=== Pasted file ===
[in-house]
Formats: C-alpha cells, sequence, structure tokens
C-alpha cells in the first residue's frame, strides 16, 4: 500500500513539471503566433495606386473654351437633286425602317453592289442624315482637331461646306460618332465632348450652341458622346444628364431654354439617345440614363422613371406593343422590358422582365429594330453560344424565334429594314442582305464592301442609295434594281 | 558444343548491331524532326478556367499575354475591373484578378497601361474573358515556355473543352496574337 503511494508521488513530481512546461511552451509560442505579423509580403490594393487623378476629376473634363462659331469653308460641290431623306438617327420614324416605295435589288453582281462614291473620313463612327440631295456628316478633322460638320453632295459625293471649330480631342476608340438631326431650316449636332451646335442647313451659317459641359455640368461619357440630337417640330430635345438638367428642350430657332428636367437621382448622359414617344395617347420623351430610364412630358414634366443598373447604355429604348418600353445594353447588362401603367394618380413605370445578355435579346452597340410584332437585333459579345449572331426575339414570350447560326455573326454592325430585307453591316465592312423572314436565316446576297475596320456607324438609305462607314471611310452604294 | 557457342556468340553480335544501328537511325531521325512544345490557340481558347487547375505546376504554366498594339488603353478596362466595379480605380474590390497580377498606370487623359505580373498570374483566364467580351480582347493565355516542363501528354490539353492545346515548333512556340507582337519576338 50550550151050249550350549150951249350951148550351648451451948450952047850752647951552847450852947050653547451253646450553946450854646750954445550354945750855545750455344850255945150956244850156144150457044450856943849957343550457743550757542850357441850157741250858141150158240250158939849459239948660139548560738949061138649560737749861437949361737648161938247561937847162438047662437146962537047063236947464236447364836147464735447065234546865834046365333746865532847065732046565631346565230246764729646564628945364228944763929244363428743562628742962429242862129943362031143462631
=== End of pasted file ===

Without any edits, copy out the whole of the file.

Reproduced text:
[in-house]
Formats: C-alpha cells, sequence, structure tokens
C-alpha cells in the first residue's frame, strides 16, 4: 500500500513539471503566433495606386473654351437633286425602317453592289442624315482637331461646306460618332465632348450652341458622346444628364431654354439617345440614363422613371406593343422590358422582365429594330453560344424565334429594314442582305464592301442609295434594281 | 558444343548491331524532326478556367499575354475591373484578378497601361474573358515556355473543352496574337 503511494508521488513530481512546461511552451509560442505579423509580403490594393487623378476629376473634363462659331469653308460641290431623306438617327420614324416605295435589288453582281462614291473620313463612327440631295456628316478633322460638320453632295459625293471649330480631342476608340438631326431650316449636332451646335442647313451659317459641359455640368461619357440630337417640330430635345438638367428642350430657332428636367437621382448622359414617344395617347420623351430610364412630358414634366443598373447604355429604348418600353445594353447588362401603367394618380413605370445578355435579346452597340410584332437585333459579345449572331426575339414570350447560326455573326454592325430585307453591316465592312423572314436565316446576297475596320456607324438609305462607314471611310452604294 | 557457342556468340553480335544501328537511325531521325512544345490557340481558347487547375505546376504554366498594339488603353478596362466595379480605380474590390497580377498606370487623359505580373498570374483566364467580351480582347493565355516542363501528354490539353492545346515548333512556340507582337519576338 50550550151050249550350549150951249350951148550351648451451948450952047850752647951552847450852947050653547451253646450553946450854646750954445550354945750855545750455344850255945150956244850156144150457044450856943849957343550457743550757542850357441850157741250858141150158240250158939849459239948660139548560738949061138649560737749861437949361737648161938247561937847162438047662437146962537047063236947464236447364836147464735447065234546865834046365333746865532847065732046565631346565230246764729646564628945364228944763929244363428743562628742962429242862129943362031143462631